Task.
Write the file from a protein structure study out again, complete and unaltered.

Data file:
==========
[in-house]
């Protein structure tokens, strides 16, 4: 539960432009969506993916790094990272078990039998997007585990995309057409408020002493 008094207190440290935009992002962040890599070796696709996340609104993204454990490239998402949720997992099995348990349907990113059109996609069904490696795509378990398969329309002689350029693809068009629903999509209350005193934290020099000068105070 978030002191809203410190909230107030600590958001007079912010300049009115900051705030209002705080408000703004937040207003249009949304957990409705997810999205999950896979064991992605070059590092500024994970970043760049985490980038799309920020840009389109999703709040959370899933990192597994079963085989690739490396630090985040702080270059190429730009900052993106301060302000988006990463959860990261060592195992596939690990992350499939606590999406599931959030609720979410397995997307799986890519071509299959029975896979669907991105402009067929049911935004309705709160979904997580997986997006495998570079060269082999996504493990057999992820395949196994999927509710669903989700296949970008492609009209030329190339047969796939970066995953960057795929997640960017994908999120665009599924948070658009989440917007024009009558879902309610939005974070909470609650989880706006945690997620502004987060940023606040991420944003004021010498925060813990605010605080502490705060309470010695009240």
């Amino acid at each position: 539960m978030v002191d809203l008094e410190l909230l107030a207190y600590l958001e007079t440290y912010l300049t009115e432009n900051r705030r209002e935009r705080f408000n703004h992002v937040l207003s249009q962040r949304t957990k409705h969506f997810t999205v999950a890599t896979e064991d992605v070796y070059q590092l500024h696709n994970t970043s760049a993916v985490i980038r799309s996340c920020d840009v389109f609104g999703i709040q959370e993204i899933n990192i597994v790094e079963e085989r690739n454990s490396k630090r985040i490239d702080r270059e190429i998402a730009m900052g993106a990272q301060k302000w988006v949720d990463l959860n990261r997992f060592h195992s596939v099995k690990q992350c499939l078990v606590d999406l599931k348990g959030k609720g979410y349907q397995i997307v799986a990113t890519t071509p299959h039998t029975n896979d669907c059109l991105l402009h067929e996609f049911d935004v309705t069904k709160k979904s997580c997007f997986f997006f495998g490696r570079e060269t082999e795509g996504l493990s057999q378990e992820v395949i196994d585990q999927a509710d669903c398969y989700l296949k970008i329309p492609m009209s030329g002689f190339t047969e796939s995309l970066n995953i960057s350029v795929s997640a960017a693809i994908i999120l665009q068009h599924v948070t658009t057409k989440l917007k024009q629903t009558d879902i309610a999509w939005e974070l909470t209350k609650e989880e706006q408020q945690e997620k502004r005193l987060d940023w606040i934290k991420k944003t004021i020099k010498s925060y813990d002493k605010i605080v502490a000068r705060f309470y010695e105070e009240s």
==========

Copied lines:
[in-house]
């Protein structure tokens, strides 16, 4: 539960432009969506993916790094990272078990039998997007585990995309057409408020002493 008094207190440290935009992002962040890599070796696709996340609104993204454990490239998402949720997992099995348990349907990113059109996609069904490696795509378990398969329309002689350029693809068009629903999509209350005193934290020099000068105070 978030002191809203410190909230107030600590958001007079912010300049009115900051705030209002705080408000703004937040207003249009949304957990409705997810999205999950896979064991992605070059590092500024994970970043760049985490980038799309920020840009389109999703709040959370899933990192597994079963085989690739490396630090985040702080270059190429730009900052993106301060302000988006990463959860990261060592195992596939690990992350499939606590999406599931959030609720979410397995997307799986890519071509299959029975896979669907991105402009067929049911935004309705709160979904997580997986997006495998570079060269082999996504493990057999992820395949196994999927509710669903989700296949970008492609009209030329190339047969796939970066995953960057795929997640960017994908999120665009599924948070658009989440917007024009009558879902309610939005974070909470609650989880706006945690997620502004987060940023606040991420944003004021010498925060813990605010605080502490705060309470010695009240």
């Amino acid at each position: 539960m978030v002191d809203l008094e410190l909230l107030a207190y600590l958001e007079t440290y912010l300049t009115e432009n900051r705030r209002e935009r705080f408000n703004h992002v937040l207003s249009q962040r949304t957990k409705h969506f997810t999205v999950a890599t896979e064991d992605v070796y070059q590092l500024h696709n994970t970043s760049a993916v985490i980038r799309s996340c920020d840009v389109f609104g999703i709040q959370e993204i899933n990192i597994v790094e079963e085989r690739n454990s490396k630090r985040i490239d702080r270059e190429i998402a730009m900052g993106a990272q301060k302000w988006v949720d990463l959860n990261r997992f060592h195992s596939v099995k690990q992350c499939l078990v606590d999406l599931k348990g959030k609720g979410y349907q397995i997307v799986a990113t890519t071509p299959h039998t029975n896979d669907c059109l991105l402009h067929e996609f049911d935004v309705t069904k709160k979904s997580c997007f997986f997006f495998g490696r570079e060269t082999e795509g996504l493990s057999q378990e992820v395949i196994d585990q999927a509710d669903c398969y989700l296949k970008i329309p492609m009209s030329g002689f190339t047969e796939s995309l970066n995953i960057s350029v795929s997640a960017a693809i994908i999120l665009q068009h599924v948070t658009t057409k989440l917007k024009q629903t009558d879902i309610a999509w939005e974070l909470t209350k609650e989880e706006q408020q945690e997620k502004r005193l987060d940023w606040i934290k991420k944003t004021i020099k010498s925060y813990d002493k605010i605080v502490a000068r705060f309470y010695e105070e009240s």